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Reading Room-Bliss in Beli Iskar << Back to list of articles
Fri 14 Jan 2005
In spite of its proximity to the overcrowded winter resort Borovets and the town of Samokov, the village of Beli Iskar still retains its quiet beauty and blissful peace and the feeling of being somewhere far, far away. Until it becomes part of the Super Borovets resort, a time that is fast approaching, many people are likely to stay “Beli what?” when I tell them that our party of nine spent a great three days there celebrating New Year.
My reaction was pretty much the same when this newspaper’s Editor-in-Chief was telling me about the good time he spent at the weekend home of friends of his in Beli Iskar. But I remembered the name of the place when, while looking for a place to spend the New Year holidays, I saw an ad on the website of Zig Zag travel agency for the Diva Reka house in Beli Iskar. With little hesitation, I booked the house for five with a tavern with a fireplace and negotiated for an additional four places in a neighbouring house. Our main concern was how to get there without a car, and I was assured by the travel agency that there were busses running regularly from Sofia to Samokov and from there to Beli Iskar, only seven km further, and that the roads are kept in good condition even in the winter. The other main concern, of course, was how we were going to eat, because the price included only a New Year dinner and drinks.
The travel agency told me that there were at least two taverns in the village, and that the hosts would be willing to cook for us for a negotiable additional fee. With this sorted out, we left Sofia on the morning of December 30, complete with snow gear, ski, red wine and good spirits. To our greatest delight, a few km after the Iskar dam on the road to Samokov, it became apparent that there would be lots of snow, nothing like the few hesitant snowflakes in Sofia. We found the house easily enough, and were welcomed by the hosts with cups of coffee and amiable smiles.
All of us were genuinely surprised (after all we are Bulgarians and tend to doubt everything) with the fact that the house was all we ever expected, and even more, with a bathtub, slippers and a set of clean new towels for everyone and a TV set with cable in each room. The mehana (tavern) in the cellar had a blazing fireplace, wooden panelling, a long wooden home-made table and old-style couches with cushions which could easily accommodate 10 to 12 people, a bar and a cupboard full of glasses and cups of all sorts. It turned out that the house was in the two-star category. We arranged for a dinner with the hosts and set off for Borovets with a cute little Citroen C2, which got stuck in the snow shortly after entering Borovets. The ski resort was overcrowded, noisy and rather kitsch, and we hurried to get back to the peace and quiet of Beli Iskar.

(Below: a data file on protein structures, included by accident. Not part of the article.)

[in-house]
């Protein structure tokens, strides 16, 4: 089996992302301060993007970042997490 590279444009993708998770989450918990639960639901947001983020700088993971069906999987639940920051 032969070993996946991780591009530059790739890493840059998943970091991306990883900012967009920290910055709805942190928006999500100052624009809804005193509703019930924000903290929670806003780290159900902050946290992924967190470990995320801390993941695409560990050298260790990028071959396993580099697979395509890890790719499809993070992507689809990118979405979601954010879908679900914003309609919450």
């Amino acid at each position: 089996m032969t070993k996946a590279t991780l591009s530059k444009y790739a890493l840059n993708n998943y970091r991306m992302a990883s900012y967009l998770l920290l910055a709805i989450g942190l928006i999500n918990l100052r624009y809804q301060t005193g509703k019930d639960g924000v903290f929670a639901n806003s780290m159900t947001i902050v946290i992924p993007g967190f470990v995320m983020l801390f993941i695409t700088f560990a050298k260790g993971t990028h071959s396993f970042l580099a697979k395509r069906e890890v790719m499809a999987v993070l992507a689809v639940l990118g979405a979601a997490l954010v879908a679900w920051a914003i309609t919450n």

After a filling dinner and lots of bottles of wine, we went to bed. It turned out that the saying that in the mountains one gets very hungry and needs less sleep than usual was true, and we woke up early in spite of initial plans for sleeping late and lounging till noon. In spite of the low clouds and fog outside, we went for a walk and had a fight with snowballs in a big empty field behind the church at the edge of the village. We returned for lunch and an afternoon nap to prepare for the long night. The pleasant surprise was when I got an SMS from the Zig Zag travel agency wishing me a happy new year and informing me that in the event of problems, I could call the number of the person on duty.
The only problem we encountered was the rather stupendous amount of food our hosts had prepared. I managed through the appetizers, the salad, the fried trout with saute potatoes, the huge chunk of home made banitza with leek and cheese, the home made yoghurt, but could not make it through the three chicken steaks and left them for the following day. After the midnight toasts, wishes and horo (traditional circular dance), the old hosts, dyado Krum and baba Zdravka came down to the mehana to bring us a bottle of special home made rakia and to share a toast with us. In spite our best efforts to sleep late on the following day, most of us were up by 11am and had coffee in the lounge. In the afternoon we went to the yard of the house and made a snowman and his snow girlfriend, played with the two cats and the two dogs, had a walk and had dinner. At a certain point in the evening the electricity went off but we nonchalantly kept on playing cards by the light of the fireplace and a candle. On the following day the electricity was not back yet but we had to leave for Sofia anyway.
“And don’t you write bad things about us in the newspaper,” said dyado Krum, on finding out that I am a journalist